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The way you walk can give you and your doctor clues about your internal health.
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10,000 steps a day is a trendy goal. We humans like big, round numbers like that. They feel right. But does taking 10,000 steps a day really have anything to do with good health? We should resist the urge to latch onto the big, round, trendy number and instead aim to lead an active life filled with a variety of activities.
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Walking, like most aerobic activity, is good for your heart and lungs. It strengthens cardiovascular fitness all while toning your muscles and burning calories. Walking is low impact, so it doesn't have the same potential for injury as jogging or running. It's also a bodyweight exercise, meaning it will help improve your strength, posture, bone density and stamina. Walking aids blood circulation, lymphatic health (to rid the body of toxins and waste products) and helps regulate blood sugar.
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We've spent a lot of time off our feet and this hasn't been the healthiest thing in the world. You might think the idea that sitting can make you sick is weird but when you realize adults are sedentary for 60 per cent of the day and the average person sits six hours a day you can see how inactive we really are.
Gratitude is a state of feeling grateful towards something or someone, and it comes from the Latin word "gratus," which mean pleasing, agreeable and thankful -- so to be grateful is to be filled with thanks.
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This past weekend, the main proponents of the path, aptly named the Friends of the Pan Am Path, along with East Scarborough Storefront and Jane's Walk, held a series of walks near Scarborough's Highland Creek that focused on understanding the local waterways.
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And quite frankly, I'm tired of non-players insisting that it's a total waste of time. I think you should let your kids play, and while you're at it, you should join them and play, too!
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If you've ever tried to "over-haul" your life in one giant leap it's often very difficult to maintain, if not impossible. There will always be some occasion, family emergency, or important work function that will interrupt your new healthy way of living. But healthy living is just that -- living your life in a healthy way.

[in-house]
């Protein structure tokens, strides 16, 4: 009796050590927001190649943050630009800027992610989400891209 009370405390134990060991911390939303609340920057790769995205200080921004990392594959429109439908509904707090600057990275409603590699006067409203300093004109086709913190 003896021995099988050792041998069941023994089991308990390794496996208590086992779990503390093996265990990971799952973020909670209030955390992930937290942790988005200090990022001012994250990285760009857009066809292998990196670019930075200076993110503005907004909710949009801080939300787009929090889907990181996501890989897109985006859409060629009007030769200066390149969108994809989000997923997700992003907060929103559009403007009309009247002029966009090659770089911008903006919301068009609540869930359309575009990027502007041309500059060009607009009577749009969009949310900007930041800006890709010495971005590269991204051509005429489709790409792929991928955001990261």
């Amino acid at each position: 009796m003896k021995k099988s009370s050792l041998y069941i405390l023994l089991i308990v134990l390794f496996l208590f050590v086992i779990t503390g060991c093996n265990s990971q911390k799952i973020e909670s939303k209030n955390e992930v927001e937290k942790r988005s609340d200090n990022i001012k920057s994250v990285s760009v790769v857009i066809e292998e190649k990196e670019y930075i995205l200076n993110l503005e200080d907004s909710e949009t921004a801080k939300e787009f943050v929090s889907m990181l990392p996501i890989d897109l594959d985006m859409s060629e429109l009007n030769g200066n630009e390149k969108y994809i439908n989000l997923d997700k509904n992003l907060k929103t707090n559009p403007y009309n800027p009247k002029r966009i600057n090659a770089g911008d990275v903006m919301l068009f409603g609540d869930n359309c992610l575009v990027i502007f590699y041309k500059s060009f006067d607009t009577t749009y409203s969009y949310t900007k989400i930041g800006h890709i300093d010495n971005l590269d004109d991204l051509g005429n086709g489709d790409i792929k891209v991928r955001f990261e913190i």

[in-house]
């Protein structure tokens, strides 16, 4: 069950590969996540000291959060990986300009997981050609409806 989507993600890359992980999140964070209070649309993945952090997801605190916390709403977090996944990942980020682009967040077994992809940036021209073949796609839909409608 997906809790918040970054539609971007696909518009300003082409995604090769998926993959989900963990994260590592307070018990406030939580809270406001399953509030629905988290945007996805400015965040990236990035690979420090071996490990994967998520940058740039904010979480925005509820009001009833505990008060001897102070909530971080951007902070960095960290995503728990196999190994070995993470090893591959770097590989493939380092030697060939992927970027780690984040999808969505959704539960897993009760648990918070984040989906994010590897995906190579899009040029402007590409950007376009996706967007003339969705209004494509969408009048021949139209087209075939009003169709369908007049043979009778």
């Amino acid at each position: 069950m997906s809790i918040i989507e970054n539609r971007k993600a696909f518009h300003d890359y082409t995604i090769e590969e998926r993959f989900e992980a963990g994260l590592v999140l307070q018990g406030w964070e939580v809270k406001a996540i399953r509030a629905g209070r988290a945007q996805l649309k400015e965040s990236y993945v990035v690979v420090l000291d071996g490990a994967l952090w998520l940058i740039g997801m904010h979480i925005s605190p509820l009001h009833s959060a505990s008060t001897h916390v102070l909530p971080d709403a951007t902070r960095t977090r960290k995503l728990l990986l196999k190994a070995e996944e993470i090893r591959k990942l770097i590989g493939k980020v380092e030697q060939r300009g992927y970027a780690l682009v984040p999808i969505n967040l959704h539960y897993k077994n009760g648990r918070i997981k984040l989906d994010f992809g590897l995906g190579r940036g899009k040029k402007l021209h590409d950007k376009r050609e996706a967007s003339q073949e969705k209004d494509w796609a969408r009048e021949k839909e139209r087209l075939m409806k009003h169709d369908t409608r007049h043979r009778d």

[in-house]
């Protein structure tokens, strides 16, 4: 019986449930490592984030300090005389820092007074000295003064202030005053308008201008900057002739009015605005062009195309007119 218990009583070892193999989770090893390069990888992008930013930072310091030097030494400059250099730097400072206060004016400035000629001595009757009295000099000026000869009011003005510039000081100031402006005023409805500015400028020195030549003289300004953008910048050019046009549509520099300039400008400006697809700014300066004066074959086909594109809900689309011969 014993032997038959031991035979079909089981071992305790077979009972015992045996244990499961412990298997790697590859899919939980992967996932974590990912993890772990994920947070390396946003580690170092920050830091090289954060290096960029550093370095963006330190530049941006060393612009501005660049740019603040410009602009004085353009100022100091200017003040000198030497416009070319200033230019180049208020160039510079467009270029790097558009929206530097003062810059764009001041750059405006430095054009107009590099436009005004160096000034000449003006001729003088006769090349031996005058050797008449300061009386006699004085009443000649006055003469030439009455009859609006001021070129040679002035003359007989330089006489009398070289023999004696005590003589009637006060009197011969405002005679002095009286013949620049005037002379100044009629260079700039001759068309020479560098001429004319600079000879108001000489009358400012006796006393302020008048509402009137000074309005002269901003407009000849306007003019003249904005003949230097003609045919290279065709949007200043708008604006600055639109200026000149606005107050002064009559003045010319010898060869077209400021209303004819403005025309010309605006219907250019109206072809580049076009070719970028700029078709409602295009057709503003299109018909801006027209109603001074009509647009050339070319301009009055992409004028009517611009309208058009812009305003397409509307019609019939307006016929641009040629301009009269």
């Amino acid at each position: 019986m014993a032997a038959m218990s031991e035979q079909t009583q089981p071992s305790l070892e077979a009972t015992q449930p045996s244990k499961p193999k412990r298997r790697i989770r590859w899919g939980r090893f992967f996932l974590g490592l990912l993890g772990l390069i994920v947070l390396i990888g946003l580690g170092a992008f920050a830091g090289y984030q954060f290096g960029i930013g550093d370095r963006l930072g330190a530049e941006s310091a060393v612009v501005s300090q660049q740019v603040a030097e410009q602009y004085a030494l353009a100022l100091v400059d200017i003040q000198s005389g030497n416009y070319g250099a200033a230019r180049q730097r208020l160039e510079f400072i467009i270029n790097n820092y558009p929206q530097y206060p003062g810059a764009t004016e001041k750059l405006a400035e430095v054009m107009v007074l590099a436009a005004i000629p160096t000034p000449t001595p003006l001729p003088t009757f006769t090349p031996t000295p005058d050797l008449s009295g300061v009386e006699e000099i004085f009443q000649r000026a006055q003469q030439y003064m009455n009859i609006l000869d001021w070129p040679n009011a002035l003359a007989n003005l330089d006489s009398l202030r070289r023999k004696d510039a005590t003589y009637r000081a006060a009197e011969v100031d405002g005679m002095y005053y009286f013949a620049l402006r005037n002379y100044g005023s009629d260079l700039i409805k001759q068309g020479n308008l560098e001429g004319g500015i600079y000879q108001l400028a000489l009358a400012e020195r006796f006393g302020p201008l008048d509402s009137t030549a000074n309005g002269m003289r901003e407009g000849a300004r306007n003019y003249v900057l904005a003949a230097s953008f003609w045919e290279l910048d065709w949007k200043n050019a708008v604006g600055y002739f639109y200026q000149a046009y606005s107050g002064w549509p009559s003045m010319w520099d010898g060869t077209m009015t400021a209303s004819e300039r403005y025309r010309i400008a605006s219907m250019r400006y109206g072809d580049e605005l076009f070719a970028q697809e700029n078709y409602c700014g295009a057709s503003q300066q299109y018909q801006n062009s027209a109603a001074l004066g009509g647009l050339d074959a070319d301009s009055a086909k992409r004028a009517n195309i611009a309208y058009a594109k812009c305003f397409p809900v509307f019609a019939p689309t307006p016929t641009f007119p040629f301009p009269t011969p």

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It can do much more than just boost your mood.
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As Toronto continues its rapid growth, the limitations of travel by car are becoming ever more apparent. Average commute times have increased to 33 minutes as the city's main arteries struggle to keep up with the more than 1.1 million (2011) vehicles on city roads each day. While the rhetoric around change has been positive, action has been achingly slow.
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A few months ago, a lovely little birdie (aka my smart, insightful sister) told me something that I took to heart. She said "You don't want to be the reason you fail." If I work so hard and burnout, I will not be able to build a successful company.
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More than twice as many kids are driven to school these days compared to 25 years ago, and that's having an impact on everyone. In a study released April 5 by Metrolinx, the Greater Toronto and Hamilton Area's transportation planning agency, researchers found a decline among youth in the use of physically active modes of transportation to commute to school over a 25-year period. And this has huge implications for the future of Toronto.
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The truth is, nearly everyone's knees will give them trouble eventually. Depending on how old you are, at some point, the knee just degenerates As a knee surgeon who has helped thousands of patients with knee pain, I know there are treatments and options that can not only reduce the pain, but also postpone knee surgery -- or avoid it entirely.
One of the world's healthiest diet patterns is the Mediterranean diet. Research suggests that the Mediterranean diet is associated with a lower risk of dying from cancer and heart disease. People eating this way are also less likely to get Alzheimer's disease and Parkinson's disease.